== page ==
Ralph Northam Should Stay: An Anti-Racist Dissent to the Campaign to Purge Virginia’s Governor

by Rich Rubenstein on February 5, 2019 · 10 comments

Digg This
Reddit This
Stumble Now!
Buzz This
Share on Facebook
Bookmark this on Delicious
Share on LinkedIn
Bookmark this on Technorati
Post on Twitter
Google Buzz (aka. Google Reader)

Here is an article that I am afraid to write, which is why it seems important to write it.

I fear criticizing the campaign to force the governor of Virginia to retire, because I know that people reading the critique, including some I love and honor, may consider it racist or insufficiently sensitive to the feelings and needs of people of color. Even so, I am compelled to say that I do not think that Ralph Northam should resign his office.

As we now know, Northam’s medical school yearbook page, created in 1984, contains a photo of two people posed as characters in what one might call a Southern immorality play: one man is in blackface, and the other wears the robes of the Ku Klux Klan. One of these figures may or may not be the current governor; it really doesn’t matter, since the pictorial display, which was supposed to be amusing, is a piece of racist trash that treats organized violence against Black people as a joke. So benighted was the school’s culture thirty years after the issuance of Brown v. Board of Education, that this outrage was apparently not recognized as such either by Northam, his classmates, or the school administration.

Then, there is another yearbook page, published three years earlier when Northam graduated from the Virginia Military Institute. That page bestows the nickname “coonman” on him – a racist term whose use here seems particularly obscure, considering that the governor-to-be attended a desegregated, majority-African American high school at a time when white racists in Virginia were boycotting the public schools. Northam doesn’t remember how or why he acquired this nickname, but there it is.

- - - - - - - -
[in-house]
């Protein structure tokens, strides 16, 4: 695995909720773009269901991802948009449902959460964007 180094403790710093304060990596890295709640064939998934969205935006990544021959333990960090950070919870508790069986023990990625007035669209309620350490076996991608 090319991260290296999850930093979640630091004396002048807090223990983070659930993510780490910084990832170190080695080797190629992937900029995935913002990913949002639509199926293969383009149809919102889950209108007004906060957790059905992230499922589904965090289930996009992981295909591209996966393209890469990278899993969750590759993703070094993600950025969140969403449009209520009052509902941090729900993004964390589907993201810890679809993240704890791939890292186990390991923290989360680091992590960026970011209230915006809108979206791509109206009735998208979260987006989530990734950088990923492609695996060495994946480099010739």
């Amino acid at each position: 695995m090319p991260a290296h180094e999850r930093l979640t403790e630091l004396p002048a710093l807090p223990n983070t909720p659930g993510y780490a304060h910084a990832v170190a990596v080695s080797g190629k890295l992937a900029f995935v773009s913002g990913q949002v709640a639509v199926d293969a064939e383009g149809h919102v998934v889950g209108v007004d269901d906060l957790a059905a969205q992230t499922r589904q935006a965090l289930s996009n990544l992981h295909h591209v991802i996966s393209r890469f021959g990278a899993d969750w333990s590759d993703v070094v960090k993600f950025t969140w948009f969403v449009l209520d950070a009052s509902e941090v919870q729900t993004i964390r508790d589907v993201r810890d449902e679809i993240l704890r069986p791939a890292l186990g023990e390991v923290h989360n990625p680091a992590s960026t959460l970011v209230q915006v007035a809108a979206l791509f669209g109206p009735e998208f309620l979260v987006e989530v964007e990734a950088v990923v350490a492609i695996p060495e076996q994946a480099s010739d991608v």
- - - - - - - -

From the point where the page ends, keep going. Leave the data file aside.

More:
These facts aren’t in doubt. Their doubtful product, however, is the conclusion drawn by virtually every would-be leader of the Democratic Party and not a few Republicans that the penalty for this 35-year old horror should be self-impeachment. Regardless of his rather impressive record of achievements on behalf of people of color, working families, and vulnerable sectors of the Virginia population – and irrespective of the fact that nobody who knows him today considers him a racist – Northam should – no, must – resign his office.

Why? The reasons given by those insisting on his ouster boil down to two: (1) His yearbook page constitutes a gross and painful insult to African-Americans everywhere, including the Commonwealth of Virginia. (2) People of all races feel betrayed by the revelation of his past misbehavior, with the result that he has lost their trust and cannot govern effectively.

Actually, this turns out to be one reason, something analogous to the revelation by one’s spouse that he or she committed adultery or some other hurtful misdeed years ago, and did not confess it until confronted by the evidence. Even though the offense is decades old, it hurts like hell now – and hurts more because someone you trusted to be honest and true covered up (or at least did not openly acknowledge) the misbehavior.